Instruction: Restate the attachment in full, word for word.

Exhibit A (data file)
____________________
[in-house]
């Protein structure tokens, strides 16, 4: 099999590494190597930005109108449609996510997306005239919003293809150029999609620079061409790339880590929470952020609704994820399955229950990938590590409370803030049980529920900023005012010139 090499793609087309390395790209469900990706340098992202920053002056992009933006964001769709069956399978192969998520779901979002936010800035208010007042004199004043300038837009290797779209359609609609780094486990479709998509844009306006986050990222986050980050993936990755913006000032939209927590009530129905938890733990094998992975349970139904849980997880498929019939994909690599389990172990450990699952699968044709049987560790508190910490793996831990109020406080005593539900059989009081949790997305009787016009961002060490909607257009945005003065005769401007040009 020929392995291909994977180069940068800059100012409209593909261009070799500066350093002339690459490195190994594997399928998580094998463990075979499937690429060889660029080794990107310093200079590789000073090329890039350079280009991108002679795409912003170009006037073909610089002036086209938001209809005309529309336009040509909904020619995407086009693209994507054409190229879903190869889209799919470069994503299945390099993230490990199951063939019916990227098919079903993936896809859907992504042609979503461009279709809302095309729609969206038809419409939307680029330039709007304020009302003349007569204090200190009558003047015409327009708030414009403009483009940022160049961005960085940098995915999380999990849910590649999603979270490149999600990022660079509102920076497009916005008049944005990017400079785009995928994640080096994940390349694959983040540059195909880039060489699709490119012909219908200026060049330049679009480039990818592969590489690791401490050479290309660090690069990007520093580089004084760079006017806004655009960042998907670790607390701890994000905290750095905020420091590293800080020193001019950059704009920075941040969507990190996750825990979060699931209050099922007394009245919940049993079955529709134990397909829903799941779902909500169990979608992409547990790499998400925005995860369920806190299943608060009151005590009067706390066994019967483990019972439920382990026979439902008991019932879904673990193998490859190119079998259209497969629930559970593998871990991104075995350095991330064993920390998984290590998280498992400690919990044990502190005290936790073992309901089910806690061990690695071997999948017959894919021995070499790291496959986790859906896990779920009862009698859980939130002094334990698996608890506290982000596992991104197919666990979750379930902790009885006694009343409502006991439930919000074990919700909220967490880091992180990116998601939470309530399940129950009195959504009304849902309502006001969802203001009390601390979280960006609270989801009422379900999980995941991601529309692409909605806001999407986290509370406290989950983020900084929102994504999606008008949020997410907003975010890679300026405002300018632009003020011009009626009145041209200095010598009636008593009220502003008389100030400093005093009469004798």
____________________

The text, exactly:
[in-house]
């Protein structure tokens, strides 16, 4: 099999590494190597930005109108449609996510997306005239919003293809150029999609620079061409790339880590929470952020609704994820399955229950990938590590409370803030049980529920900023005012010139 090499793609087309390395790209469900990706340098992202920053002056992009933006964001769709069956399978192969998520779901979002936010800035208010007042004199004043300038837009290797779209359609609609780094486990479709998509844009306006986050990222986050980050993936990755913006000032939209927590009530129905938890733990094998992975349970139904849980997880498929019939994909690599389990172990450990699952699968044709049987560790508190910490793996831990109020406080005593539900059989009081949790997305009787016009961002060490909607257009945005003065005769401007040009 020929392995291909994977180069940068800059100012409209593909261009070799500066350093002339690459490195190994594997399928998580094998463990075979499937690429060889660029080794990107310093200079590789000073090329890039350079280009991108002679795409912003170009006037073909610089002036086209938001209809005309529309336009040509909904020619995407086009693209994507054409190229879903190869889209799919470069994503299945390099993230490990199951063939019916990227098919079903993936896809859907992504042609979503461009279709809302095309729609969206038809419409939307680029330039709007304020009302003349007569204090200190009558003047015409327009708030414009403009483009940022160049961005960085940098995915999380999990849910590649999603979270490149999600990022660079509102920076497009916005008049944005990017400079785009995928994640080096994940390349694959983040540059195909880039060489699709490119012909219908200026060049330049679009480039990818592969590489690791401490050479290309660090690069990007520093580089004084760079006017806004655009960042998907670790607390701890994000905290750095905020420091590293800080020193001019950059704009920075941040969507990190996750825990979060699931209050099922007394009245919940049993079955529709134990397909829903799941779902909500169990979608992409547990790499998400925005995860369920806190299943608060009151005590009067706390066994019967483990019972439920382990026979439902008991019932879904673990193998490859190119079998259209497969629930559970593998871990991104075995350095991330064993920390998984290590998280498992400690919990044990502190005290936790073992309901089910806690061990690695071997999948017959894919021995070499790291496959986790859906896990779920009862009698859980939130002094334990698996608890506290982000596992991104197919666990979750379930902790009885006694009343409502006991439930919000074990919700909220967490880091992180990116998601939470309530399940129950009195959504009304849902309502006001969802203001009390601390979280960006609270989801009422379900999980995941991601529309692409909605806001999407986290509370406290989950983020900084929102994504999606008008949020997410907003975010890679300026405002300018632009003020011009009626009145041209200095010598009636008593009220502003008389100030400093005093009469004798």